5. Cosmology: The leading candidates for modeling the shape of the universe as a whole are the FLRW models, in which the spatial geometry of the universe is either flat, spherical, or hyperbolic. Which one depends on the average density of matter and energy and the value of the "cosmological constant."
6. Fermat's Last Theorem: Wiles's proof of Fermat's last theorem made essential (and unexpected) use of modular forms, which are functions on the hyperbolic plane that satisfy a specific transformation property under a certain discrete group of hyperbolic isometries.
7. Art: This list wouldn't be complete without mentioning the groundbreaking uses of hyperbolic geometry in the art of M. C. Escher.

+1) Blue, one needs to look into some history here. That parallel postulate (which was put indeed as an axiom by Euclid) was challenged by many not to be a postulate at all. In fact, many mathematicians and other scientists alike thought that it should have been a theorem rather than just being given as an assumption. When considering it as a theorem, in a nut shell it came down to several cases to be observed when the "proof" was generated. And as it turns out, for many parallel lines through a given point it came a hyperbolic surface and when no parallel line would suit, the surface became a sphere. And so this resulted in many new properties, one of them being that the sum of angles relates to the area of a triangle. Challenging the parallel postulate is just another great example that new doors to unknown worlds open up. A good book (there are several) to read would be : "Introduction to non Euclidean Geometry" by Wolfe (Dover publ).

• I feel I didnt make my question clear. This is precisely the one motivation that I know. But for me, the novelty has worn off and I feel that there should be other ideas that I am just not seeing. – blue Aug 26 '15 at 15:52
• @blue I am not aware of any "other" ideas of how this came to be. But I do remember that back in college when I was learning about the background of the parallel postulate and how hyperbolic geometry came to be as a result, I could not sleep that night!!! – imranfat Aug 26 '15 at 16:54

I share the same views of Imranfat.Imagine for close to 19 centuries Euclidean geometry ruled the roost, just a plus minus change at the proper place opened the door to a new world so similar and yet so different and captivatingly beautiful. In the new order there being a teasing familiar part, an unknown part that demands your intellectual attention holding out a hope for new research.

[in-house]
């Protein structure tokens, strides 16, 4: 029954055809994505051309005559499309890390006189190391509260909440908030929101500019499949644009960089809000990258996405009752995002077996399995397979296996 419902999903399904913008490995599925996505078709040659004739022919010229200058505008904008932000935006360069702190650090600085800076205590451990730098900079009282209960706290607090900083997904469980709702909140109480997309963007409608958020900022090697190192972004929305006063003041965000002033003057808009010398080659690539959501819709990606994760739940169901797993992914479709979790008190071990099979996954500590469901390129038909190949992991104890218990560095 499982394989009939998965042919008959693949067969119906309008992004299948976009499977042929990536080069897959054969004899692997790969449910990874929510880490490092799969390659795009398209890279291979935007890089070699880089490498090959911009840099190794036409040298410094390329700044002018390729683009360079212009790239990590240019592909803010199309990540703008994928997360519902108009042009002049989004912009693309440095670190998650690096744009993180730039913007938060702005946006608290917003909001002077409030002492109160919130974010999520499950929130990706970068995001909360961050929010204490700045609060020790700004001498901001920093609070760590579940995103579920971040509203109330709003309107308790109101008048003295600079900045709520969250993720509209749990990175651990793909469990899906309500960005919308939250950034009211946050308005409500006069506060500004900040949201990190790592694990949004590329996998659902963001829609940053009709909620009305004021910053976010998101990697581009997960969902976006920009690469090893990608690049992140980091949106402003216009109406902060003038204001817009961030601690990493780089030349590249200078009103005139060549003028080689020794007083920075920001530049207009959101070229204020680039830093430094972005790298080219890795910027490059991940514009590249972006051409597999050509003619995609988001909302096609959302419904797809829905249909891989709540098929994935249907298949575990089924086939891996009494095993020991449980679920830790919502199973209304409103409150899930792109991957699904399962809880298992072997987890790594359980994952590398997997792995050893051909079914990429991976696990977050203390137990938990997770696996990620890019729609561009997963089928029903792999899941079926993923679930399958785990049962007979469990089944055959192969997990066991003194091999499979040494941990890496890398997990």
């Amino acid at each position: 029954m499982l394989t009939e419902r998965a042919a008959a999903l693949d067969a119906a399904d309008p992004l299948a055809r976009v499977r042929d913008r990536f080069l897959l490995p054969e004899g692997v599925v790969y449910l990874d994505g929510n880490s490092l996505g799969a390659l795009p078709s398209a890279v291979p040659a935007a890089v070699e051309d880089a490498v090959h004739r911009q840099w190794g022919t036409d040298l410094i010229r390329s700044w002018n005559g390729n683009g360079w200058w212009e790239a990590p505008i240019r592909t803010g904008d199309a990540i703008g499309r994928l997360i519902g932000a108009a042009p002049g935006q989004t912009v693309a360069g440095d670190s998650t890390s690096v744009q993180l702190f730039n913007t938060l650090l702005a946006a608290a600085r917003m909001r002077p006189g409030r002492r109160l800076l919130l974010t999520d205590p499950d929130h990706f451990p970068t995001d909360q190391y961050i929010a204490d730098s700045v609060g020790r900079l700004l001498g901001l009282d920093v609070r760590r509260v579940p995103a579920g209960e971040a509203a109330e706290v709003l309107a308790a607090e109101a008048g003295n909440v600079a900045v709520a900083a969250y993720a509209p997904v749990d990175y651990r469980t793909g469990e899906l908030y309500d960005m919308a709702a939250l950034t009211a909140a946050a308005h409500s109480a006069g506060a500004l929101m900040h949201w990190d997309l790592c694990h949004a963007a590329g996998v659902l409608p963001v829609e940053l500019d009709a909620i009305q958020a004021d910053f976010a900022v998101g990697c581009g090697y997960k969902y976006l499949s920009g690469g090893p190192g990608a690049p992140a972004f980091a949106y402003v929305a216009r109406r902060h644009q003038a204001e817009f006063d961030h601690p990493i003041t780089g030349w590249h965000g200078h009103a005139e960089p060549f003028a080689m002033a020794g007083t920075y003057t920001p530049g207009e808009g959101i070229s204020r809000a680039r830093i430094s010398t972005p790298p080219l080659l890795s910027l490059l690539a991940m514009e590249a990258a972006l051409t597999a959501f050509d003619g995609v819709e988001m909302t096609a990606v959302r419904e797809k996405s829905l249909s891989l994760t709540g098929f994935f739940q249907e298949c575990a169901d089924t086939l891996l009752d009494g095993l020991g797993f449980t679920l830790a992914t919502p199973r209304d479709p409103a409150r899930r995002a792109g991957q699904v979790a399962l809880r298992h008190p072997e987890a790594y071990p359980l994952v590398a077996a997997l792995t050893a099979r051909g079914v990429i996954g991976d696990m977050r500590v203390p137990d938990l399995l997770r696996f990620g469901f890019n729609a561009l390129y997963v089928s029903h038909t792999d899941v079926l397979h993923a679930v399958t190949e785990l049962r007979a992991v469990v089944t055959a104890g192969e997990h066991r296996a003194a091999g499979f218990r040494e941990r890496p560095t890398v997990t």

There is not one but a host of novelties out there.The validity and further scope even over and above the three models awaiting new approaches or developments. The refreshingly new definitions of line intersection and parallels that remove a straight line and plug in curved lines in place with fully recognizable validity..All trigonometric functions can be transformed into hyperbolic functions. Triangles with angle excess getting into deficit.

Even its history is interesting.The big Gauss kept it to himself for a long time until its reality had to surface, its discovery and frustrations by Bolyai, Riemann's made distinction between the infinite and the indefinite, Gauss's spontaneous cry of joy after his Dissertation, Beltrami's solid work leading to its firm footing, his paper-mache molded model with saddle points..even today Daina Tamania's crocheting on display at the Smithsonian etc. etc..

Difficult to answer what job opportunities and what extra \$ comes out of it, but a concern for any avenue that science takes you through is good. Just wroting in extempore..

Gauss Egregium theorem. You squeeze a hemisphere to see all three type of shapes and even a fourth one a non-symmetrical shape like a huge grain of wheat without rotational symmetry. A curved line on a cone is still straight when opened out flat can be relevant to warped surfaces.. A beautiful mind that sees any surface isometrically embeddable into possible deeper dimension far beyond a geometry what meets the eye, the hyperbolic geometry's unmistable part.